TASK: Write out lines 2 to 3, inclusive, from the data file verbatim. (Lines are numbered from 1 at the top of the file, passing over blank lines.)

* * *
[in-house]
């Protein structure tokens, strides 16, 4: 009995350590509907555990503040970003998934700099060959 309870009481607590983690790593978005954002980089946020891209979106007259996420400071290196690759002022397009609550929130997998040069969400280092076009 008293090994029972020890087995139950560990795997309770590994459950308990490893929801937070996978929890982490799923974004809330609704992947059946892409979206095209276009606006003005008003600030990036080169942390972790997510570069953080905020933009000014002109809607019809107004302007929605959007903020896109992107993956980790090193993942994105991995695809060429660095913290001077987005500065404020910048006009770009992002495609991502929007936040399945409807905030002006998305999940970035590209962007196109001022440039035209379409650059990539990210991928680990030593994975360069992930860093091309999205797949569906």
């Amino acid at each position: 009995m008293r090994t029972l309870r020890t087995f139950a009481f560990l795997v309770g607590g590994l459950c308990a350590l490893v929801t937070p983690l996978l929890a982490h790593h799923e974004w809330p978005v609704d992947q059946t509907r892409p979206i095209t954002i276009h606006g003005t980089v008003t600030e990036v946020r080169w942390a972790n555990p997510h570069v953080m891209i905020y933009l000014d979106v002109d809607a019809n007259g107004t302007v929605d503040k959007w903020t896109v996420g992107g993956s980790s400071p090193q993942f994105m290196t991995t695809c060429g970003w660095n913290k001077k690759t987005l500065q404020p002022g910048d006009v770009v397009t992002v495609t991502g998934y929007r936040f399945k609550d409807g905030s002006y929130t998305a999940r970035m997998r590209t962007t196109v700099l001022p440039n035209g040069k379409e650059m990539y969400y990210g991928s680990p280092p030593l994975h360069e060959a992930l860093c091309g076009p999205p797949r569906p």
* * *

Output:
């Protein structure tokens, strides 16, 4: 009995350590509907555990503040970003998934700099060959 309870009481607590983690790593978005954002980089946020891209979106007259996420400071290196690759002022397009609550929130997998040069969400280092076009 008293090994029972020890087995139950560990795997309770590994459950308990490893929801937070996978929890982490799923974004809330609704992947059946892409979206095209276009606006003005008003600030990036080169942390972790997510570069953080905020933009000014002109809607019809107004302007929605959007903020896109992107993956980790090193993942994105991995695809060429660095913290001077987005500065404020910048006009770009992002495609991502929007936040399945409807905030002006998305999940970035590209962007196109001022440039035209379409650059990539990210991928680990030593994975360069992930860093091309999205797949569906």
């Amino acid at each position: 009995m008293r090994t029972l309870r020890t087995f139950a009481f560990l795997v309770g607590g590994l459950c308990a350590l490893v929801t937070p983690l996978l929890a982490h790593h799923e974004w809330p978005v609704d992947q059946t509907r892409p979206i095209t954002i276009h606006g003005t980089v008003t600030e990036v946020r080169w942390a972790n555990p997510h570069v953080m891209i905020y933009l000014d979106v002109d809607a019809n007259g107004t302007v929605d503040k959007w903020t896109v996420g992107g993956s980790s400071p090193q993942f994105m290196t991995t695809c060429g970003w660095n913290k001077k690759t987005l500065q404020p002022g910048d006009v770009v397009t992002v495609t991502g998934y929007r936040f399945k609550d409807g905030s002006y929130t998305a999940r970035m997998r590209t962007t196109v700099l001022p440039n035209g040069k379409e650059m990539y969400y990210g991928s680990p280092p030593l994975h360069e060959a992930l860093c091309g076009p999205p797949r569906p």